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The English word Folk is derived from a Germanic noun, *fulka meaning "people" or "army" (i.e. a crowd as opposed to "a people" in a more abstract sense of clan or tribe). The English word folk has cognates in most of the other Germanic languages. Folk may be a Germanic root that is unique to the Germanic languages, although Latin vulgus, "the common people", has been suggested as a possible cognate.1
The Modern English word folk, derives from Old English folc meaning "common people", "men", "tribe" or "multitude". The Old English noun itself came from Proto-Germanic *fulka which perhaps originally referred to a "host of warriors". Compare Old Norse folk meaning "people" but more so "army" or "detachment", German Gefolge ("retinue"), and Lithuanian pulkas meaning "crowd". The latter is considered to be an early Lithuanian loanword from Germanic origin, cf. Belarusian полк - połk meaning regiment and German Pulk for a group of persons standing together.
The word became colloquialized (usually in the plural folks) in English in the sense "people", and was considered inelegant by the beginning of the 19th century. It re-entered academic English through the invention of the word folklore in 1846 by the antiquarian William J. Thoms (1803–85) as an Anglo-Saxonism. This word revived folk in a modern sense of "of the common people, whose culture is handed down orally", and opened up a flood of compound formations, e.g. folk art (1921), folk-hero (1899), folk-medicine (1898), folk-tale (1891), folk-song (1847), folk-dance (1912). Folk-music is from 1889; in reference to the branch of modern popular music (associated with Greenwich Village in New York City) here it dates from 1958. It is also regional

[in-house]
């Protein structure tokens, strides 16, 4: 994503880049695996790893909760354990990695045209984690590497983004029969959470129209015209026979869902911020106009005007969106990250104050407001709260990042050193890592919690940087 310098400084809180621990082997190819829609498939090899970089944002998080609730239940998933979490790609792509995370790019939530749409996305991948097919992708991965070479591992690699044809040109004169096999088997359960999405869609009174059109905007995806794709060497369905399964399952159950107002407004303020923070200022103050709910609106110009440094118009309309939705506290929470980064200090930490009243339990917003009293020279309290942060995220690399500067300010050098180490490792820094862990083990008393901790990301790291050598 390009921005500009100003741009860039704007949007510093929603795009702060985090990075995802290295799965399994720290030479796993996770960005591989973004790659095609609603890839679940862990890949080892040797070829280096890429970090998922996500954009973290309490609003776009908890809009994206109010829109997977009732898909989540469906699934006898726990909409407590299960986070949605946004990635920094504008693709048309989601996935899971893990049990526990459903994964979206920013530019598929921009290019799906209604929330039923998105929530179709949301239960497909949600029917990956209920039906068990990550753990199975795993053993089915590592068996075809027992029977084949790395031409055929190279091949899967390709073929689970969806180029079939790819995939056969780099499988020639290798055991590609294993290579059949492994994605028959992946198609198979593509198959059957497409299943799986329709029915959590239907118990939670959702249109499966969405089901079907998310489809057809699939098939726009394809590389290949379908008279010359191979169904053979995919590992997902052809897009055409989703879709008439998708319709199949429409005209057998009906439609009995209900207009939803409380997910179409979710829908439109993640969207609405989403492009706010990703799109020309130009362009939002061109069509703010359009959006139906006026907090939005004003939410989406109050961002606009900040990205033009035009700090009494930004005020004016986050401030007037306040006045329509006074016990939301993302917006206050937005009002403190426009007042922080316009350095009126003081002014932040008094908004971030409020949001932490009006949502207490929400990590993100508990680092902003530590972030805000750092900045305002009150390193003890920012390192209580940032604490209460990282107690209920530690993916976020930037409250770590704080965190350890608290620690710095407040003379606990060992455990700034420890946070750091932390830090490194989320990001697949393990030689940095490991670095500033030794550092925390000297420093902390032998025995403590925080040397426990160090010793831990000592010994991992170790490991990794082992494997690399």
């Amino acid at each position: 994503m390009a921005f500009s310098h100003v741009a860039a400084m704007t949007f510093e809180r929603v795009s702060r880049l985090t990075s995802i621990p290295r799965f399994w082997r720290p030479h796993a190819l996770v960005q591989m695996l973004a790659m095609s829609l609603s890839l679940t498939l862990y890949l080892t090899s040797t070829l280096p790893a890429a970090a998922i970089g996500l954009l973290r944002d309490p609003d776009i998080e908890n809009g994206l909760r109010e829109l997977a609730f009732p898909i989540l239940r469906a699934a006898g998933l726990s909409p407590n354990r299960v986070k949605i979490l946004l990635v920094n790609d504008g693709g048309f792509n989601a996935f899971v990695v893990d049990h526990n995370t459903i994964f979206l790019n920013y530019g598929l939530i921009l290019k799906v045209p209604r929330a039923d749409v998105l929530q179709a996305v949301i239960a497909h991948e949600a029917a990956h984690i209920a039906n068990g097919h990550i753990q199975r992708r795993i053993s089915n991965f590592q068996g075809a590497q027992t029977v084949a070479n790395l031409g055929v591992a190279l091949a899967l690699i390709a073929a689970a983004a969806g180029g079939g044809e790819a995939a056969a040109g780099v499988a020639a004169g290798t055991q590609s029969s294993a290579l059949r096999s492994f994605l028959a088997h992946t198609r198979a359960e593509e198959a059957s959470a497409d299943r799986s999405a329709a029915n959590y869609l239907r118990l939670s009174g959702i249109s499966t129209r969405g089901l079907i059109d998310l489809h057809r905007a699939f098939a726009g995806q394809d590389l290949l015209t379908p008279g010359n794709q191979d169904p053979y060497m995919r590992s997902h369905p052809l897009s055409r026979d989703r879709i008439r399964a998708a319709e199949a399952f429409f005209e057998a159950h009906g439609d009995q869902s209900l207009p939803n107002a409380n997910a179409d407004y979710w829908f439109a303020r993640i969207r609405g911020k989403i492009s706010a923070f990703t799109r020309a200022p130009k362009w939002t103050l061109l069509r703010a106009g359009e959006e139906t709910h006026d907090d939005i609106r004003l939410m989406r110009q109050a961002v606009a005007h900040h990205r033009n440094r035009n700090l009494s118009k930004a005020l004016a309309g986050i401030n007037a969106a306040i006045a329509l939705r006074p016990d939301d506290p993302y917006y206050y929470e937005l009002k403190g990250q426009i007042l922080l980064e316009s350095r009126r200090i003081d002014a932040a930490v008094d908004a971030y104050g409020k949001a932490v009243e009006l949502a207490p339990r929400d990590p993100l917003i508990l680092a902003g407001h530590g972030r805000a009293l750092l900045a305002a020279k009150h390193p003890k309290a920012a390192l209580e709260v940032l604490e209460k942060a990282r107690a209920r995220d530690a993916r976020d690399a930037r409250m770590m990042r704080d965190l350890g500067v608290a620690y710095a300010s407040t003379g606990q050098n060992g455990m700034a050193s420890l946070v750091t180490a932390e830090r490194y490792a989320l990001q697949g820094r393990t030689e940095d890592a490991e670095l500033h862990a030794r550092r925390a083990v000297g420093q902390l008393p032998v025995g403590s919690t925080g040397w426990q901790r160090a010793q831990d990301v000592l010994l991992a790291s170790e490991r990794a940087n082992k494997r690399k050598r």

- Danish - folk
- Dutch - volk
- Afrikaans - volk
- Swedish - folk
- Frisian - folk
- Norwegian - folk
- Icelandic - fólk
- Faroese - fólk
- German - Volk
- Scots - fowk
- Yiddish - folk - פֿאָלק
In all Germanic languages, the variant of "folk" means "people" or something related to the people.
In German the word Volk can have several different meanings, such as folk (simple people), people in the ethnic sense, and nation.
German Volk is commonly used as the first, determining part (head) of compound nouns such as Volksentscheid (plebiscite, literally "decision of/by the people") or Völkerbund (League of Nations), or the car manufacturer Volkswagen (literally, "people's car").
A number of völkisch movements existed prior to World War I. Combining interest in folklore, ecology, occultism and romanticism with ethnic nationalism, their ideologies were a strong influence on the Nazi party, which itself was inspired by Adolf Hitler's membership of the Deutsche Arbeiterpartei (German Workers' Party), even though Hitler in Mein Kampf himself denounced usage of the word völkisch as he considered it too vague as to carry any recognizable meaning due to former over-use. Today, the term völkisch is largely restricted to historical contexts describing the closing 19th century and early 20th century up to Hitler's seize of power in 1933, especially during the years of the Weimar Republic..